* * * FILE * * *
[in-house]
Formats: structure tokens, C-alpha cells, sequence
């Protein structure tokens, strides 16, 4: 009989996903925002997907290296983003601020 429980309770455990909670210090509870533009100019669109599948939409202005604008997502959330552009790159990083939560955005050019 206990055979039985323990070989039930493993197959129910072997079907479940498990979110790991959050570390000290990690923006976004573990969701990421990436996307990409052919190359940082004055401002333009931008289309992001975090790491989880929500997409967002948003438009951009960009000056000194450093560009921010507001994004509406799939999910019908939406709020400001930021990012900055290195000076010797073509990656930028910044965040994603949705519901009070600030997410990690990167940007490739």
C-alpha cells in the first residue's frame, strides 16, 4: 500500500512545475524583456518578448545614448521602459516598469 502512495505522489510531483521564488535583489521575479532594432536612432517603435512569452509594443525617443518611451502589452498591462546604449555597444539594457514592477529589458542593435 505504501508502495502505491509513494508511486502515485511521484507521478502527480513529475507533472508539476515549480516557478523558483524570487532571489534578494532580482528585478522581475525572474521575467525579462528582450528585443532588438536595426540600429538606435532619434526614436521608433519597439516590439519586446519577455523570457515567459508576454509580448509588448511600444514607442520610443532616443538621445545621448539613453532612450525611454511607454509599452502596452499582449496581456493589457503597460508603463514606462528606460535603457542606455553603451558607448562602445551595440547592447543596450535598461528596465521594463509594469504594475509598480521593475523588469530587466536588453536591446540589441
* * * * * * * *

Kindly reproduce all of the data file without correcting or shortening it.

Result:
[in-house]
Formats: structure tokens, C-alpha cells, sequence
């Protein structure tokens, strides 16, 4: 009989996903925002997907290296983003601020 429980309770455990909670210090509870533009100019669109599948939409202005604008997502959330552009790159990083939560955005050019 206990055979039985323990070989039930493993197959129910072997079907479940498990979110790991959050570390000290990690923006976004573990969701990421990436996307990409052919190359940082004055401002333009931008289309992001975090790491989880929500997409967002948003438009951009960009000056000194450093560009921010507001994004509406799939999910019908939406709020400001930021990012900055290195000076010797073509990656930028910044965040994603949705519901009070600030997410990690990167940007490739």
C-alpha cells in the first residue's frame, strides 16, 4: 500500500512545475524583456518578448545614448521602459516598469 502512495505522489510531483521564488535583489521575479532594432536612432517603435512569452509594443525617443518611451502589452498591462546604449555597444539594457514592477529589458542593435 505504501508502495502505491509513494508511486502515485511521484507521478502527480513529475507533472508539476515549480516557478523558483524570487532571489534578494532580482528585478522581475525572474521575467525579462528582450528585443532588438536595426540600429538606435532619434526614436521608433519597439516590439519586446519577455523570457515567459508576454509580448509588448511600444514607442520610443532616443538621445545621448539613453532612450525611454511607454509599452502596452499582449496581456493589457503597460508603463514606462528606460535603457542606455553603451558607448562602445551595440547592447543596450535598461528596465521594463509594469504594475509598480521593475523588469530587466536588453536591446540589441